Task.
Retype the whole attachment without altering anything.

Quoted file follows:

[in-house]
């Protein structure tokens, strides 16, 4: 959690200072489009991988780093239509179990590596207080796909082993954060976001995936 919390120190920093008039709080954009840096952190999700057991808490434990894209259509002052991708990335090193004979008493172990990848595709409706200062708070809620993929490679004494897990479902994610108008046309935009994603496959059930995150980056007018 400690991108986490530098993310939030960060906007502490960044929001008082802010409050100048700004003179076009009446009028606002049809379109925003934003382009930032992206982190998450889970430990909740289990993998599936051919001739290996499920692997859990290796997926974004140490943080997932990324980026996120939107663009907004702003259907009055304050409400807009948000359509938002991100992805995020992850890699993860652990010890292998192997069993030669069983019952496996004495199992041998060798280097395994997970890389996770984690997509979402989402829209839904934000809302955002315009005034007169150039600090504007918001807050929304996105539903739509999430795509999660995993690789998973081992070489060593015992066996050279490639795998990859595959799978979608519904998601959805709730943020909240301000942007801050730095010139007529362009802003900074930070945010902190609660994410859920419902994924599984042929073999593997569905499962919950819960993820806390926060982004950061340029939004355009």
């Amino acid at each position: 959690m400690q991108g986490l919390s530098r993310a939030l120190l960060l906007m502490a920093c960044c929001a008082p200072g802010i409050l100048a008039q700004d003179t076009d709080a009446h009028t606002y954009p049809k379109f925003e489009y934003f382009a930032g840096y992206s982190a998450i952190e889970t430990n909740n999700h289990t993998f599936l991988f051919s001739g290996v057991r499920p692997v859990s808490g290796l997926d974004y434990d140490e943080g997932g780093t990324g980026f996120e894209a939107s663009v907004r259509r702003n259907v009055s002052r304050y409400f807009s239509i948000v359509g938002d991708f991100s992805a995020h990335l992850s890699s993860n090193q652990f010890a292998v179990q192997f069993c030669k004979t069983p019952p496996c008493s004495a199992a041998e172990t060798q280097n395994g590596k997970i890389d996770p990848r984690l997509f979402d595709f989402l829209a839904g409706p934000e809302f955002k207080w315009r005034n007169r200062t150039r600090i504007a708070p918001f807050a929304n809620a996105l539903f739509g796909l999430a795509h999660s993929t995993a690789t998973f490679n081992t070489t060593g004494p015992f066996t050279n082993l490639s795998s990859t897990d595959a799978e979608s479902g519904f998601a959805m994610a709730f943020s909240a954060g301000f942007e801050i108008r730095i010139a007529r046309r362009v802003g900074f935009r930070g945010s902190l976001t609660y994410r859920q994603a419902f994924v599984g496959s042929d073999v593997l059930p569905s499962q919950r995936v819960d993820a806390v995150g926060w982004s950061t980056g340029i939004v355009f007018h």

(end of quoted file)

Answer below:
[in-house]
């Protein structure tokens, strides 16, 4: 959690200072489009991988780093239509179990590596207080796909082993954060976001995936 919390120190920093008039709080954009840096952190999700057991808490434990894209259509002052991708990335090193004979008493172990990848595709409706200062708070809620993929490679004494897990479902994610108008046309935009994603496959059930995150980056007018 400690991108986490530098993310939030960060906007502490960044929001008082802010409050100048700004003179076009009446009028606002049809379109925003934003382009930032992206982190998450889970430990909740289990993998599936051919001739290996499920692997859990290796997926974004140490943080997932990324980026996120939107663009907004702003259907009055304050409400807009948000359509938002991100992805995020992850890699993860652990010890292998192997069993030669069983019952496996004495199992041998060798280097395994997970890389996770984690997509979402989402829209839904934000809302955002315009005034007169150039600090504007918001807050929304996105539903739509999430795509999660995993690789998973081992070489060593015992066996050279490639795998990859595959799978979608519904998601959805709730943020909240301000942007801050730095010139007529362009802003900074930070945010902190609660994410859920419902994924599984042929073999593997569905499962919950819960993820806390926060982004950061340029939004355009």
């Amino acid at each position: 959690m400690q991108g986490l919390s530098r993310a939030l120190l960060l906007m502490a920093c960044c929001a008082p200072g802010i409050l100048a008039q700004d003179t076009d709080a009446h009028t606002y954009p049809k379109f925003e489009y934003f382009a930032g840096y992206s982190a998450i952190e889970t430990n909740n999700h289990t993998f599936l991988f051919s001739g290996v057991r499920p692997v859990s808490g290796l997926d974004y434990d140490e943080g997932g780093t990324g980026f996120e894209a939107s663009v907004r259509r702003n259907v009055s002052r304050y409400f807009s239509i948000v359509g938002d991708f991100s992805a995020h990335l992850s890699s993860n090193q652990f010890a292998v179990q192997f069993c030669k004979t069983p019952p496996c008493s004495a199992a041998e172990t060798q280097n395994g590596k997970i890389d996770p990848r984690l997509f979402d595709f989402l829209a839904g409706p934000e809302f955002k207080w315009r005034n007169r200062t150039r600090i504007a708070p918001f807050a929304n809620a996105l539903f739509g796909l999430a795509h999660s993929t995993a690789t998973f490679n081992t070489t060593g004494p015992f066996t050279n082993l490639s795998s990859t897990d595959a799978e979608s479902g519904f998601a959805m994610a709730f943020s909240a954060g301000f942007e801050i108008r730095i010139a007529r046309r362009v802003g900074f935009r930070g945010s902190l976001t609660y994410r859920q994603a419902f994924v599984g496959s042929d073999v593997l059930p569905s499962q919950r995936v819960d993820a806390v995150g926060w982004s950061t980056g340029i939004v355009f007018h």